string manipulation

This is a discussion on string manipulation within the C++ Programming forums, part of the General Programming Boards category; I want to find out if the string "/m=" is in tempPrinterName anywhere. Would wcscmp(L"/m=", tempPrinterName) be the best way ...

  1. #1
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    string manipulation

    I want to find out if the string "/m=" is in tempPrinterName anywhere. Would wcscmp(L"/m=", tempPrinterName) be the best way of doing so? If not, what would you suggest?

  2. #2
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    Since this is the C++ forum I'll assume tempPrinterName is a C++ wstring. If so, use the find member function:
    Code:
    if (tempPrinterName.find(L"/m=") != std::wstring::npos)
    {
      // found
    }
    If you need to find the position in the string then just save the return value of find as a std::wstring::size_type.

  3. #3
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    what if tempPrinterName is also a LPTSTR? How would I find that string using C-style methods?

  4. #4
    C++まいる!Cをこわせ!
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    LPTSTR mystring;
    std::string s = mystring;
    // Repeat as above

    Don't fall into the C trap - this is C++!
    Quote Originally Posted by Adak View Post
    io.h certainly IS included in some modern compilers. It is no longer part of the standard for C, but it is nevertheless, included in the very latest Pelles C versions.
    Quote Originally Posted by Salem View Post
    You mean it's included as a crutch to help ancient programmers limp along without them having to relearn too much.

    Outside of your DOS world, your header file is meaningless.

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    What would be the easiest way to parse the string contents after "/m=" to a different string if found?

  6. #6
    C++まいる!Cをこわせ!
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    .substr!
    std::string s = "/m=blablabla";
    std::string s2 = s.substr(3);

    There you have everything after the "/m=" (at least I hope).
    Quote Originally Posted by Adak View Post
    io.h certainly IS included in some modern compilers. It is no longer part of the standard for C, but it is nevertheless, included in the very latest Pelles C versions.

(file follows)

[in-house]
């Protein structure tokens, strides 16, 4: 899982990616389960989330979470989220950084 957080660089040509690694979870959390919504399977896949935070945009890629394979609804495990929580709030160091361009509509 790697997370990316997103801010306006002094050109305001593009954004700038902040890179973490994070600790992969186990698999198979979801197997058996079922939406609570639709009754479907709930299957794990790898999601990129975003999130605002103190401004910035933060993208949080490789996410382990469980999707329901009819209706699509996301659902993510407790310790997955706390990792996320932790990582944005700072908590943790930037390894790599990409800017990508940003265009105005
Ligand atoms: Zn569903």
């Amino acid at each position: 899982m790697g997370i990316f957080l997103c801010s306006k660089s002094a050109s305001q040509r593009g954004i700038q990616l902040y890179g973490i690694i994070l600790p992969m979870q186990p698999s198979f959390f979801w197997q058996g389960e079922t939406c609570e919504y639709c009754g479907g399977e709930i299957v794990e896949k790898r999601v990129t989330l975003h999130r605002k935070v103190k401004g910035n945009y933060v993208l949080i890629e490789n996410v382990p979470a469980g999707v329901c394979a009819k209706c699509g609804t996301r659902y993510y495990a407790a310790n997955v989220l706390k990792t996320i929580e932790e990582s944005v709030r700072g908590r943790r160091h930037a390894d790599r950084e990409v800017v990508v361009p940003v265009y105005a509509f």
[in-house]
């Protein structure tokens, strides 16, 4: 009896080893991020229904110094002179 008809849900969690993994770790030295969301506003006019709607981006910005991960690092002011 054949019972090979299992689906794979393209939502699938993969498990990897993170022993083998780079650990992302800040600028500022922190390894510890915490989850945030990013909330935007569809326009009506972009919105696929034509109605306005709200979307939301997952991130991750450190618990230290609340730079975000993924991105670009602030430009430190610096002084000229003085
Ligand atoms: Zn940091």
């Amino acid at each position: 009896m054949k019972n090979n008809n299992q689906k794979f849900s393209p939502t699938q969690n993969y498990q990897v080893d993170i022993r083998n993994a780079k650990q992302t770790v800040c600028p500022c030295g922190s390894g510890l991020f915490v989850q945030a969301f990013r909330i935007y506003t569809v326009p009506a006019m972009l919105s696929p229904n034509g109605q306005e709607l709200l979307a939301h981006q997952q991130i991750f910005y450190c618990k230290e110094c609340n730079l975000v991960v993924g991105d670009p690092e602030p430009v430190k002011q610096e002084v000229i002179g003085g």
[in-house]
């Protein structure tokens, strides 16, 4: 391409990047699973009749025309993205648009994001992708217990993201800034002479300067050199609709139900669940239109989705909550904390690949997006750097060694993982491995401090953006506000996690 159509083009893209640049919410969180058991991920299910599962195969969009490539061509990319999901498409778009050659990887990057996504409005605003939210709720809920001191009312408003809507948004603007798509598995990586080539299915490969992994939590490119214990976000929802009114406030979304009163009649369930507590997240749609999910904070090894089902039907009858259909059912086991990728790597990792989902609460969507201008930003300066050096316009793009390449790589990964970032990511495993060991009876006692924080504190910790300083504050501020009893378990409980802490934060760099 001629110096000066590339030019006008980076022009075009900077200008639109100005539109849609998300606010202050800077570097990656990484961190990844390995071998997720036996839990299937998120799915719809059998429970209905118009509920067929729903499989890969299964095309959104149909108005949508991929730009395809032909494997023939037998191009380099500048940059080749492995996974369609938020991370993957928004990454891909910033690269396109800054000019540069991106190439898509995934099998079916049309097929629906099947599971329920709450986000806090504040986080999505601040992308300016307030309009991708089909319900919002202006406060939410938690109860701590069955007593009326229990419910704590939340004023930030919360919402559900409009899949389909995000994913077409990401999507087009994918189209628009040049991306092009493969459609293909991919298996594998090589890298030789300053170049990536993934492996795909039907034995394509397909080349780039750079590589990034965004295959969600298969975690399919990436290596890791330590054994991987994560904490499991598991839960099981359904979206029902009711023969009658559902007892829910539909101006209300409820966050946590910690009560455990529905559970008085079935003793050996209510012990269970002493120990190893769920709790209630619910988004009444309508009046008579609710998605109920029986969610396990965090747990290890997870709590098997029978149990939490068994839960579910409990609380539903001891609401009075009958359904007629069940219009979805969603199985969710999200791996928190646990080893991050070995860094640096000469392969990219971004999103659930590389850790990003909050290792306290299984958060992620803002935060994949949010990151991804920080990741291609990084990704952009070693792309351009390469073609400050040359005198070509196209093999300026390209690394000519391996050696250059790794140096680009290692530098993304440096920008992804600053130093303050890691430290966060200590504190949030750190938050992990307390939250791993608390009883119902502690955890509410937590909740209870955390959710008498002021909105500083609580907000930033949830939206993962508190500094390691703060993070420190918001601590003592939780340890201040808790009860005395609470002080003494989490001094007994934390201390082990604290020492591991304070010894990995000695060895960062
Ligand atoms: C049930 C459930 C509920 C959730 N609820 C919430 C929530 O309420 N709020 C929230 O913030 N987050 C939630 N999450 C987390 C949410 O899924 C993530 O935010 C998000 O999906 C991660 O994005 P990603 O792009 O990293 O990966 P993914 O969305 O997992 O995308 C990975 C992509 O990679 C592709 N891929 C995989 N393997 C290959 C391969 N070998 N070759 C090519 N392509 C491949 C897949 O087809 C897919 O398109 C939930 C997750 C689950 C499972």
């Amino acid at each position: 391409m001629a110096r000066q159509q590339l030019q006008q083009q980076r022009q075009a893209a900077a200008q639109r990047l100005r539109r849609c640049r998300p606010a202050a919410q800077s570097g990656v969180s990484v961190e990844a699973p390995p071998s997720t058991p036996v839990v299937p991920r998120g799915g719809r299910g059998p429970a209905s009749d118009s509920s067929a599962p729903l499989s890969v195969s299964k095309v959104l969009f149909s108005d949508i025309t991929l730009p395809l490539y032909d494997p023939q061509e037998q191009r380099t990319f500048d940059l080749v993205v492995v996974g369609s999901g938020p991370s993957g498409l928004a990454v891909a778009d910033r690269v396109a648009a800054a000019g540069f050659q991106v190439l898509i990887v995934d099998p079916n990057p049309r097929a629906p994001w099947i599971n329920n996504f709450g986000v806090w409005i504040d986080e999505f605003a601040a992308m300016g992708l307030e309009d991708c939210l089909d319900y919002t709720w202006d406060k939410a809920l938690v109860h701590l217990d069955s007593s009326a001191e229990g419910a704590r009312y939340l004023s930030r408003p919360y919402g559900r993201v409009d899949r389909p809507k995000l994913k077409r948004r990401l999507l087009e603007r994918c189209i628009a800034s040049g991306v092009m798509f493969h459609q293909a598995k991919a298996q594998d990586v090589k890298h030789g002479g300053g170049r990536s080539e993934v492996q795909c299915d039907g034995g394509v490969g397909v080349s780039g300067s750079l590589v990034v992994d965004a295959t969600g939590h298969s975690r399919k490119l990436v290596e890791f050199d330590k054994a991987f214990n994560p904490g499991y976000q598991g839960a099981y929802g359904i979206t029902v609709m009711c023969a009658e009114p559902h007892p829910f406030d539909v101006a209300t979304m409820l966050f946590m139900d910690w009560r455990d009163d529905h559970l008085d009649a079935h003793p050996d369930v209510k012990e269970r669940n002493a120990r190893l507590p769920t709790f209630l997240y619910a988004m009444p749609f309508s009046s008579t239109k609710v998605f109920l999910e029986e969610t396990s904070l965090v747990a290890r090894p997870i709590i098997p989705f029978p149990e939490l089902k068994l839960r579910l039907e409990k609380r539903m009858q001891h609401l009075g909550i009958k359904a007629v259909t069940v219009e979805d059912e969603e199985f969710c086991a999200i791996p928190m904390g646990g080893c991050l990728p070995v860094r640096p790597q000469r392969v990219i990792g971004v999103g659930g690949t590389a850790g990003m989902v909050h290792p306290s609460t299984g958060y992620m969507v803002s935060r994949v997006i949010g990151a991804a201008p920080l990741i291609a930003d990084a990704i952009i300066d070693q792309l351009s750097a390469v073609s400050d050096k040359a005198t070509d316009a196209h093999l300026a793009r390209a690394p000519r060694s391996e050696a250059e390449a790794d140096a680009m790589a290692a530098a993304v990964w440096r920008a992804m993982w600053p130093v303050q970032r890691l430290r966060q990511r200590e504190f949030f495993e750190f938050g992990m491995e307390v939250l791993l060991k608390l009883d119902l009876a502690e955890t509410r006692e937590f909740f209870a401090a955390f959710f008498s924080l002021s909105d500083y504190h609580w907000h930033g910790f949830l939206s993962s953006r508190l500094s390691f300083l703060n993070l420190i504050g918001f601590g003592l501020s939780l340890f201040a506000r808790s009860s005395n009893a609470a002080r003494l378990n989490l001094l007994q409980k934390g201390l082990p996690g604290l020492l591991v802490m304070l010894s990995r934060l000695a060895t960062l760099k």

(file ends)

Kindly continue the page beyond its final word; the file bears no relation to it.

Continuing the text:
Quote Originally Posted by Salem View Post
    You mean it's included as a crutch to help ancient programmers limp along without them having to relearn too much.

    Outside of your DOS world, your header file is meaningless.

  7. #7
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    If tempPrinterName is an LPTSTR, then you might not want to use string, you might want to use some typedef that will be either string or wstring depending on whether you're using UNICODE or not. Also, if you're using LPTSTR, then you should be using _T("/m=") instead of L"/m=". (If your application definitely uses or does not use unicode then you can just pick the appropriate string and use L"" or "".)

    To get the string after the "/m=", use the result of find. Since "/m=" has three characters, then pass the result of find + 3 to substr.

  8. #8
    C++まいる!Cをこわせ!
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    Ah, no, LPTSTR is actually TCHAR* (aka TSTR*).
    Grr to Microsoft typedefs. They confuse and disorient :/
    Sorry. Daved is right.
    Quote Originally Posted by Adak View Post
    io.h certainly IS included in some modern compilers. It is no longer part of the standard for C, but it is nevertheless, included in the very latest Pelles C versions.
    Quote Originally Posted by Salem View Post
    You mean it's included as a crutch to help ancient programmers limp along without them having to relearn too much.

    Outside of your DOS world, your header file is meaningless.

  9. #9
    and the hat of sweating
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    This is the typedef I usually use (that way you don't need an #if #else block):
    Code:
    typedef std::basic_string<TCHAR>   Tstring;

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